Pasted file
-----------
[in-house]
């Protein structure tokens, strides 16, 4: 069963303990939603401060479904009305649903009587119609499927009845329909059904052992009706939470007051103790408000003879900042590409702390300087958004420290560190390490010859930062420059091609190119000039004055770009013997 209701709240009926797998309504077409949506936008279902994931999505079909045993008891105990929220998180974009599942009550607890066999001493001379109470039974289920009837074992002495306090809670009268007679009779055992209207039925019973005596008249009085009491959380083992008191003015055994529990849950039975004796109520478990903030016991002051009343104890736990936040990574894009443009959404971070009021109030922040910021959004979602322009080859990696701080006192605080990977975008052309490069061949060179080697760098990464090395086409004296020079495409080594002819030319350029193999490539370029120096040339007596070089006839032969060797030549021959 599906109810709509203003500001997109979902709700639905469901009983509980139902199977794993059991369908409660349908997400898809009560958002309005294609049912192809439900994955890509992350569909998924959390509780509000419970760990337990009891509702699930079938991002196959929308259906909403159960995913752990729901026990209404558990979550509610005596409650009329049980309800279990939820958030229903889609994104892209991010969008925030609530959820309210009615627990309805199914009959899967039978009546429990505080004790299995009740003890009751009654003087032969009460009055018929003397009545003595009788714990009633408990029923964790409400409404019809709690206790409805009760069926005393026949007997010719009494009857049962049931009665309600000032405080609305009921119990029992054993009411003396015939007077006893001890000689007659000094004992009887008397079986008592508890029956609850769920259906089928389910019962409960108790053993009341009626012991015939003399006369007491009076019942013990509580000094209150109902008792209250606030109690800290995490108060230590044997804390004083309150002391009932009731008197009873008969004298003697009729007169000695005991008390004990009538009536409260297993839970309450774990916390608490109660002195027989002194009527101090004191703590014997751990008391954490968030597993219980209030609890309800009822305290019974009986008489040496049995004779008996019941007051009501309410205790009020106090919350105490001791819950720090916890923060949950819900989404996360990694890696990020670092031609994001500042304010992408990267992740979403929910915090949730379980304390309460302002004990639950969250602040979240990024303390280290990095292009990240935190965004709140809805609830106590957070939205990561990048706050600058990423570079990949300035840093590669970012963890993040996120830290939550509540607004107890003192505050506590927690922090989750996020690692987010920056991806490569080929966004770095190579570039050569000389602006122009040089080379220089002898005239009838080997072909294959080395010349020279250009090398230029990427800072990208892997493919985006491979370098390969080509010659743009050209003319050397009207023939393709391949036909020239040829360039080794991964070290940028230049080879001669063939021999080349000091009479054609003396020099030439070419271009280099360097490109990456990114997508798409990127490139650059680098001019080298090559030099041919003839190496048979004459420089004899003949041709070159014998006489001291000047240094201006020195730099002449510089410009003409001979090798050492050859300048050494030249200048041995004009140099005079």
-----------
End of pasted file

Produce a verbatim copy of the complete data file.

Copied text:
[in-house]
């Protein structure tokens, strides 16, 4: 069963303990939603401060479904009305649903009587119609499927009845329909059904052992009706939470007051103790408000003879900042590409702390300087958004420290560190390490010859930062420059091609190119000039004055770009013997 209701709240009926797998309504077409949506936008279902994931999505079909045993008891105990929220998180974009599942009550607890066999001493001379109470039974289920009837074992002495306090809670009268007679009779055992209207039925019973005596008249009085009491959380083992008191003015055994529990849950039975004796109520478990903030016991002051009343104890736990936040990574894009443009959404971070009021109030922040910021959004979602322009080859990696701080006192605080990977975008052309490069061949060179080697760098990464090395086409004296020079495409080594002819030319350029193999490539370029120096040339007596070089006839032969060797030549021959 599906109810709509203003500001997109979902709700639905469901009983509980139902199977794993059991369908409660349908997400898809009560958002309005294609049912192809439900994955890509992350569909998924959390509780509000419970760990337990009891509702699930079938991002196959929308259906909403159960995913752990729901026990209404558990979550509610005596409650009329049980309800279990939820958030229903889609994104892209991010969008925030609530959820309210009615627990309805199914009959899967039978009546429990505080004790299995009740003890009751009654003087032969009460009055018929003397009545003595009788714990009633408990029923964790409400409404019809709690206790409805009760069926005393026949007997010719009494009857049962049931009665309600000032405080609305009921119990029992054993009411003396015939007077006893001890000689007659000094004992009887008397079986008592508890029956609850769920259906089928389910019962409960108790053993009341009626012991015939003399006369007491009076019942013990509580000094209150109902008792209250606030109690800290995490108060230590044997804390004083309150002391009932009731008197009873008969004298003697009729007169000695005991008390004990009538009536409260297993839970309450774990916390608490109660002195027989002194009527101090004191703590014997751990008391954490968030597993219980209030609890309800009822305290019974009986008489040496049995004779008996019941007051009501309410205790009020106090919350105490001791819950720090916890923060949950819900989404996360990694890696990020670092031609994001500042304010992408990267992740979403929910915090949730379980304390309460302002004990639950969250602040979240990024303390280290990095292009990240935190965004709140809805609830106590957070939205990561990048706050600058990423570079990949300035840093590669970012963890993040996120830290939550509540607004107890003192505050506590927690922090989750996020690692987010920056991806490569080929966004770095190579570039050569000389602006122009040089080379220089002898005239009838080997072909294959080395010349020279250009090398230029990427800072990208892997493919985006491979370098390969080509010659743009050209003319050397009207023939393709391949036909020239040829360039080794991964070290940028230049080879001669063939021999080349000091009479054609003396020099030439070419271009280099360097490109990456990114997508798409990127490139650059680098001019080298090559030099041919003839190496048979004459420089004899003949041709070159014998006489001291000047240094201006020195730099002449510089410009003409001979090798050492050859300048050494030249200048041995004009140099005079």